Processing to valorise green biomass side streams to create new food ingredients

Phillips, Jade B. (2019) Processing to valorise green biomass side streams to create new food ingredients. PhD thesis, University of Nottingham.

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The aim of the work presented in this thesis was to investigate differing conversion routes on pea biomass in order to make it a functional food ingredient with differing properties than it has in its native form. These would then have differing microstructures and properties to enable the pea biomass to have alternative structures and functions, which mirror starch functions. These modifications were made to formulate a powder-like material similar to that of a flour and to make a dispersion with added fibre, which is to be used within a composite model system. Thereby replacing a high calorific ingredient with a zero digested calorific one.

Firstly the composition of pea biomass was assessed in order to understand the complexity of the compositional matrix.

Then pea biomass was successfully ball milled for different periods of time. Ball milled pea biomass, which had a reduced crystallinity, degree of polymerisation and degradation temperature, was rehydrated and re-crystallised. No glass transitions were determined through thermodynamic measurements. Upon swelling amorphous ball milled pea biomass particulates doubled in hydrated volume. Rheological measurements showed that with various methods of swelling, the rehydrated ball milled pea biomass (at solid contents of 25 % and 33 %), provided visco-elastic properties similar to starch but at much higher solid contents. Methods of swelling showed that once the powder was successfully mixed with water for a period of time, more coherent pastes were apparent, rather than the alternative method of subsequently quenching the powders in water for a 24 hour period, without continuous mixing.

Fibrillated pea biomass was created through a combination of various conversion routes. Fibrillated pea biomass with a mixed diameter of fibrillated masses were engineered through hydrothermal and various chemical/mechanical treatments. The mechanical methods showed that microfluidisation was advantageous for creating a high NFC:MFC, and that sonicated fibres were advantageous for creating a mainly MFC system with larger macro-fibres still present. The chemical pre-treatment of a sodium hydroxide wash successfully reduced the amount of hemicellulose content, however this did not have advantageous yields of MFC/NFC and or properties in terms of rheology and microstructure than without the treatment. Ethanol washes had no effect in reducing the concentrations of polysaccharides and lignin proportionally to the overall composition. These results indicated that other polymers and lignin within plant cell wall materials may have a synergistic effect on the fibrillation of cellulosic materials, with ethanol washed samples having the most desired fibrillated properties, for example producing the greatest expanded structure to be used in a model snack product. As a control Solka floc was successfully fibrillated through the mechanical means, without heat and chemical pre-treatments. These fibrillated masses provided stable dispersions with visco-elastic properties at low solid concentrations of 1 %, within an aqueous dispersion and were shown to be stable. Furthermore, fibrillated samples showed a strong network structure with suspected high reinforcement capabilities through the creation of new structures with varying levels of crystalline fractions.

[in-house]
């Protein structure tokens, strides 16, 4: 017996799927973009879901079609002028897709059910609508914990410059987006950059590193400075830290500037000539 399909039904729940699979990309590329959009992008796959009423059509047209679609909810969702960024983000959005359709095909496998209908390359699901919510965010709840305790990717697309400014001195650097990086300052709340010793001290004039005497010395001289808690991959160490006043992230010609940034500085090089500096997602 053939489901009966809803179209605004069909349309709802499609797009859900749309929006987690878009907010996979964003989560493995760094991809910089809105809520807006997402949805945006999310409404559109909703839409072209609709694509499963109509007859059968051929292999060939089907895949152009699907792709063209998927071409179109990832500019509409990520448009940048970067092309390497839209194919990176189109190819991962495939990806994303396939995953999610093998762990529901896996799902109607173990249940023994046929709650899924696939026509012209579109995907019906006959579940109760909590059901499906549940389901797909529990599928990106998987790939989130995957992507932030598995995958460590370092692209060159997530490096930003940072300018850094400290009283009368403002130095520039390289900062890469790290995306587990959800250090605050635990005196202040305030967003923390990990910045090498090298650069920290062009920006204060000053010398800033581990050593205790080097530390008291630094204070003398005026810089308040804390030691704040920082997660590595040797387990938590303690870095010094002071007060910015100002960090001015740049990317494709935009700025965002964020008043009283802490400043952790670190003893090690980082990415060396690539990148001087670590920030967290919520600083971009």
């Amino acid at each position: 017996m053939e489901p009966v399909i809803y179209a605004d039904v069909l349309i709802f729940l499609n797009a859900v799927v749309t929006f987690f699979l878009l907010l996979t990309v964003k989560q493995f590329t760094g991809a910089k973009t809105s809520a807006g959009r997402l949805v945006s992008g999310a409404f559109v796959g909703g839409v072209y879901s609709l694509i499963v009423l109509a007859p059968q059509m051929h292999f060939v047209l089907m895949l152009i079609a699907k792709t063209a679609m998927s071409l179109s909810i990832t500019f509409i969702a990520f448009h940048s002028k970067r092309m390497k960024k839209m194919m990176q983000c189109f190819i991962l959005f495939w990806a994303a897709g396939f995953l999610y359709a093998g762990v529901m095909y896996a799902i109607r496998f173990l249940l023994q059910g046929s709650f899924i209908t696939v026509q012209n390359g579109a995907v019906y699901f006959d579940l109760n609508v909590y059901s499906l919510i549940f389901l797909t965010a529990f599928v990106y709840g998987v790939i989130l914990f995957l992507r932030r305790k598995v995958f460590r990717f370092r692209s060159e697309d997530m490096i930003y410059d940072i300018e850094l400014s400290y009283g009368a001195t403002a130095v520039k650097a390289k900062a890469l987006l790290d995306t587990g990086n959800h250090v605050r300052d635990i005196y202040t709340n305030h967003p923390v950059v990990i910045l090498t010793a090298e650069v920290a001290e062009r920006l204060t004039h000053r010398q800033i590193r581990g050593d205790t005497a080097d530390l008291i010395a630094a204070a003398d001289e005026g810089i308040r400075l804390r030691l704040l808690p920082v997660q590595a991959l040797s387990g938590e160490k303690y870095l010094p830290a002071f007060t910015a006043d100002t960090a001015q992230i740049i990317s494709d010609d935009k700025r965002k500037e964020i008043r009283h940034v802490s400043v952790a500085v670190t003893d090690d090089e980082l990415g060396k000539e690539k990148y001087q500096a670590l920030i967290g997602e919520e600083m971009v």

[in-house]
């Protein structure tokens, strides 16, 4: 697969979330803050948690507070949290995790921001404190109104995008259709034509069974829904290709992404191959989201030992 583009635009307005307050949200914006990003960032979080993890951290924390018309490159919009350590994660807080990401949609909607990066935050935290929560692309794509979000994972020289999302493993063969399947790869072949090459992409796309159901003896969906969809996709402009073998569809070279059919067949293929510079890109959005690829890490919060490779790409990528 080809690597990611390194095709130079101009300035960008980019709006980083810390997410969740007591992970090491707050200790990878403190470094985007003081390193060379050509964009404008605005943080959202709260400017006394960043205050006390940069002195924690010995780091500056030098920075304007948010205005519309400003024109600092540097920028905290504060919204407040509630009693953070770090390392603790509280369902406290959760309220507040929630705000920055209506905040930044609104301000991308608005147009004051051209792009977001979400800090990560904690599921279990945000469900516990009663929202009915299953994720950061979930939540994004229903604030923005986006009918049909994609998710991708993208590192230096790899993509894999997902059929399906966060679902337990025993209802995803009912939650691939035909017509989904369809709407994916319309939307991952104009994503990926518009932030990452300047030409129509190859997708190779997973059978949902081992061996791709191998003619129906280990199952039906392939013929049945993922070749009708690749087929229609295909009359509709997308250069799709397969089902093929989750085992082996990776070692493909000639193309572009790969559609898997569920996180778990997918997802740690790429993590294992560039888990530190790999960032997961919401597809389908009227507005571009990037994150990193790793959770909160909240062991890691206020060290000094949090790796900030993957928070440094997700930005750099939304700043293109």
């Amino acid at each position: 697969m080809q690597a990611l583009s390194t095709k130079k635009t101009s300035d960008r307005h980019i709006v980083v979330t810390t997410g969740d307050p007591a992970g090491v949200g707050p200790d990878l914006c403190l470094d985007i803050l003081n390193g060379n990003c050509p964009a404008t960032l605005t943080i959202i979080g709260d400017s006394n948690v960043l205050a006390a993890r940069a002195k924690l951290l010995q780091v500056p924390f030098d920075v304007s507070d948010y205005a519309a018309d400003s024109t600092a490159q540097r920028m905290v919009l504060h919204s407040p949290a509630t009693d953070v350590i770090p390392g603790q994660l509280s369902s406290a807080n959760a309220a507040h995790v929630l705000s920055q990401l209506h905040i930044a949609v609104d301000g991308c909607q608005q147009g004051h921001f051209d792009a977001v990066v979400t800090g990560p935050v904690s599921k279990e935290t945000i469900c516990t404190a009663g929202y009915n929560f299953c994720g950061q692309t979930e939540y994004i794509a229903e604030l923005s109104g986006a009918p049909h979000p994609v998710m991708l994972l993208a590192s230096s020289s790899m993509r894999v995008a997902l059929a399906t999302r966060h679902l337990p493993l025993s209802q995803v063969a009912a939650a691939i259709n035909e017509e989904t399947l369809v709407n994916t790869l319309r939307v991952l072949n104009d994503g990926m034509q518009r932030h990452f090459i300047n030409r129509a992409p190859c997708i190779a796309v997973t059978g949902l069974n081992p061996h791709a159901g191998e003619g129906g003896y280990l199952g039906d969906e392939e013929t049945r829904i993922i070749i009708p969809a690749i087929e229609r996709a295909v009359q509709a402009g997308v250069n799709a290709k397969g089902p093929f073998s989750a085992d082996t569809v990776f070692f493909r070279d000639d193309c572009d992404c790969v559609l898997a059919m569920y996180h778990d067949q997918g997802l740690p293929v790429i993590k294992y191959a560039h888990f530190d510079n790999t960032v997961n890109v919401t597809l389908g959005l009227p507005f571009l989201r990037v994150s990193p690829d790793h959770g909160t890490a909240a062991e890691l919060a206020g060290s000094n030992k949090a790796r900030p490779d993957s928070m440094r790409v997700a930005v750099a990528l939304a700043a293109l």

Ratios of all starch commodities in model snack products were replaced by using modified pea biomass in the form of a ball milled powder and fibrillated masses, which contained a mixture of fibre diameters and lengths. Results showed that up to 30 % starch commodities could be replaced by pea biomass and the resulting composite would have similar properties of texture, viscosity, fried expansion and structure, but visually aesthetic aspects of the resulting product such as colour were different, with low added biomass concentrations of as much as 10 % starch replacement.

Thereby indicating that valorised pea biomass can successfully be utilised and partially replace starch commodities, benefiting the nutritional content of a composite snack product and provide advantageous health benefits over the traditional snack product.

Item Type: Thesis (University of Nottingham only) (PhD)
Supervisors: Foster, Tim J.
Keywords: Cellulose, Composite material, Structure, Pea Biomass, Biochemistry
Subjects: T Technology > TP Chemical technology > TP 368 Food processing and manufacture
Faculties/Schools: UK Campuses > Faculty of Science > School of Biosciences
Item ID: 57039
Depositing User: Phillips, Jade
Date Deposited: 26 Apr 2022 08:43
Last Modified: 26 Apr 2022 08:44

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